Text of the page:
One day, we were sitting outside the RV when a couple came by yelling "On On" and announced they were from the DC hash and had seen our hash flag. This is only about the third time we’ve flown the hash flag, and the first time someone from another hash had stopped by because they’d seen it. They said they were camping with a bunch of DC hashers, and later that evening, about six more hashers from DC dropped in and we shared some beers and whatever it was they were drinking (some sort of iced tea vodka thing). We talked about the possibility of setting a trail the next day and set up a tentative start time of 11ish. But that never happened. I was all set to go, but no one showed up—probably too many stayed up for the late show, we also went to. Staying up until 3:00 a.m. was a new experience for us old folks and we definitely felt it the next day.

My brother Scott drove up from Richmond for the weekend and got a room in a hotel in town. We didn’t see too much of Scott, but he did bring lots of beer to share, and we definitely appreciated that. He brought a couple of his fiddles and got to participate in a workshop one day, so that along with the music and some time with family made it a worthwhile trip for him.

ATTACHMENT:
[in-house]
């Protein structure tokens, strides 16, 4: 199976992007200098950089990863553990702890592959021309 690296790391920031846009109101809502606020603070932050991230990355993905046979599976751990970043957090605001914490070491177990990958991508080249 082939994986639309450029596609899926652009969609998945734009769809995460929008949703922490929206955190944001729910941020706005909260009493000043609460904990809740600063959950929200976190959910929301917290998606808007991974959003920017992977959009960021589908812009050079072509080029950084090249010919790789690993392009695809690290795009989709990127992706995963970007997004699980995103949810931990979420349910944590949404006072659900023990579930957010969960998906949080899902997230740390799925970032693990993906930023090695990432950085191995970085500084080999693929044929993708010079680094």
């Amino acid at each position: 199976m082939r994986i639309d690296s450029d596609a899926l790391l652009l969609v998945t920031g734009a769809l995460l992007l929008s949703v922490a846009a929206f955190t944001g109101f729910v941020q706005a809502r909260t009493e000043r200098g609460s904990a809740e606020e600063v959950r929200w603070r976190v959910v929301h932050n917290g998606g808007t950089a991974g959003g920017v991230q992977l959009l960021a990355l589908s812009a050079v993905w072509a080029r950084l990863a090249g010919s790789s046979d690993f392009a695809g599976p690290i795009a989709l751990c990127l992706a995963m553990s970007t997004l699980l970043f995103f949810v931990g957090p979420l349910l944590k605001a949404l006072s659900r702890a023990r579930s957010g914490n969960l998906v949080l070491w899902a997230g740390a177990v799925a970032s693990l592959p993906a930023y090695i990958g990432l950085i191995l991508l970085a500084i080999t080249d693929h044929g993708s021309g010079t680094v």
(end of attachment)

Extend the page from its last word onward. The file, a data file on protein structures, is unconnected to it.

Bill's birthday fire balloon

Debby found a yoga class that she could attend in the mornings in one of the buildings on the grounds. I went with her on the first morning, but it was pretty crowded so I opted for a shower instead. The yoga was a great way to start the day after a hard night of partying at the festival.

One of the nice things about hanging out with Brian and Maria and our other NuRVer friends is that we do a lot of crowd-sourced meals, which makes for some mighty fine eatin’. Saturday was definitely a Mexican kinda day, especially for me. I started the day with a breakfast burrito from one of the vendors at the festival, then had chicken quesadillas for lunch, followed by Maria’s burritos for dinner. Before leaving for the festival, I had made some of my famous salsa fresca, which went well with all the food and was devoured in short order.

After four days of Bluegrass and bluegrass influenced music, we were ready for a change of pace. We bid a sad farewell to Amy, Levi, Maria, and Brian, who were headed to Virginia to work on Stanley and explore the craft brew scene in the DC area.